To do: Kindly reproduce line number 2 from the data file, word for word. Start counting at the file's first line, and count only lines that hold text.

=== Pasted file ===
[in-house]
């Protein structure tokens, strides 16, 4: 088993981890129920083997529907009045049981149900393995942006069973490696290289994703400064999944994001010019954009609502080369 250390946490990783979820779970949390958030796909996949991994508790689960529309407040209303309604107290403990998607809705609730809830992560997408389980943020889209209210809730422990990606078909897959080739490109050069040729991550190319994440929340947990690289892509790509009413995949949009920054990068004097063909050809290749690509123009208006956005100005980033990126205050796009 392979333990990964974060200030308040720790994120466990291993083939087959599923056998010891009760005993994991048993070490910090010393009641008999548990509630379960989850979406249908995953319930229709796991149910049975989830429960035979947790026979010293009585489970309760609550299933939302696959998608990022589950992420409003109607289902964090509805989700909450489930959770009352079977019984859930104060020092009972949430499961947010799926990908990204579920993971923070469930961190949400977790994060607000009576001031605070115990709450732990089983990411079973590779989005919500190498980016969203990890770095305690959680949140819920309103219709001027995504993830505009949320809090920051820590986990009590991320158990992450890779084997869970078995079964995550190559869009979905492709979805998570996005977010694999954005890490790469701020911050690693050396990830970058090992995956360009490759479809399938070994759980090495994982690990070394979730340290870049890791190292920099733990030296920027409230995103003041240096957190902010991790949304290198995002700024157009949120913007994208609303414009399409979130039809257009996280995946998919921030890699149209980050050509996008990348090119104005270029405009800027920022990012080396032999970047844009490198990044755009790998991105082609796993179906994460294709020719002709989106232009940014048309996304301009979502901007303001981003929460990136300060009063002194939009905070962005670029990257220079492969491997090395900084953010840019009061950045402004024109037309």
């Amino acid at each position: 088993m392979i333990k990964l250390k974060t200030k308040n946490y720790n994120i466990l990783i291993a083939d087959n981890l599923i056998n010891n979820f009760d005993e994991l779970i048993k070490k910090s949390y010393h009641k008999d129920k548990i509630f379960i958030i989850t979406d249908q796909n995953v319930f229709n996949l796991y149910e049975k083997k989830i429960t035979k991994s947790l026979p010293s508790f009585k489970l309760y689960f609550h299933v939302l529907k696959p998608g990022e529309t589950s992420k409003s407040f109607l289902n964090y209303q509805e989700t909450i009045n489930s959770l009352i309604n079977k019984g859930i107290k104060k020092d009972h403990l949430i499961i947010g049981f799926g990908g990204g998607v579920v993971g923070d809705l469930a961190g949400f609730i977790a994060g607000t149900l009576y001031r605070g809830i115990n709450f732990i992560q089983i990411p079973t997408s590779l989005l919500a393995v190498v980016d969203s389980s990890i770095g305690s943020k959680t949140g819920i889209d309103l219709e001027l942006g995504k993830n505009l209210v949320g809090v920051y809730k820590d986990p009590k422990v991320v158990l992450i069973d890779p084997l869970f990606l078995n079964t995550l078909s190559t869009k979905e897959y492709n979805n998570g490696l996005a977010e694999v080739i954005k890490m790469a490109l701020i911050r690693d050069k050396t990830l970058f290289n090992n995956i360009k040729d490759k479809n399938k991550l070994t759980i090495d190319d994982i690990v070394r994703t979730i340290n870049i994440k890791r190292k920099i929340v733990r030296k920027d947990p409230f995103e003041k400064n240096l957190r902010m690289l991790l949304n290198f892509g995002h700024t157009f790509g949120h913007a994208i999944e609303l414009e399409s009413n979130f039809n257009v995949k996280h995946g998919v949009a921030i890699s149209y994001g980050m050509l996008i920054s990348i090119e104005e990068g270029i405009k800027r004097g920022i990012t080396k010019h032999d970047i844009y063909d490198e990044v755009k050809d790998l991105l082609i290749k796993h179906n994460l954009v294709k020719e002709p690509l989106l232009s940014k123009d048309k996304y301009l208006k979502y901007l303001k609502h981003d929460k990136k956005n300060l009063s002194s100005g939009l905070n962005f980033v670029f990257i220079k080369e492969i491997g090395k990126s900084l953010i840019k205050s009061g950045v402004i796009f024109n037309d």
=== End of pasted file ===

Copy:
């Protein structure tokens, strides 16, 4: 088993981890129920083997529907009045049981149900393995942006069973490696290289994703400064999944994001010019954009609502080369 250390946490990783979820779970949390958030796909996949991994508790689960529309407040209303309604107290403990998607809705609730809830992560997408389980943020889209209210809730422990990606078909897959080739490109050069040729991550190319994440929340947990690289892509790509009413995949949009920054990068004097063909050809290749690509123009208006956005100005980033990126205050796009 392979333990990964974060200030308040720790994120466990291993083939087959599923056998010891009760005993994991048993070490910090010393009641008999548990509630379960989850979406249908995953319930229709796991149910049975989830429960035979947790026979010293009585489970309760609550299933939302696959998608990022589950992420409003109607289902964090509805989700909450489930959770009352079977019984859930104060020092009972949430499961947010799926990908990204579920993971923070469930961190949400977790994060607000009576001031605070115990709450732990089983990411079973590779989005919500190498980016969203990890770095305690959680949140819920309103219709001027995504993830505009949320809090920051820590986990009590991320158990992450890779084997869970078995079964995550190559869009979905492709979805998570996005977010694999954005890490790469701020911050690693050396990830970058090992995956360009490759479809399938070994759980090495994982690990070394979730340290870049890791190292920099733990030296920027409230995103003041240096957190902010991790949304290198995002700024157009949120913007994208609303414009399409979130039809257009996280995946998919921030890699149209980050050509996008990348090119104005270029405009800027920022990012080396032999970047844009490198990044755009790998991105082609796993179906994460294709020719002709989106232009940014048309996304301009979502901007303001981003929460990136300060009063002194939009905070962005670029990257220079492969491997090395900084953010840019009061950045402004024109037309």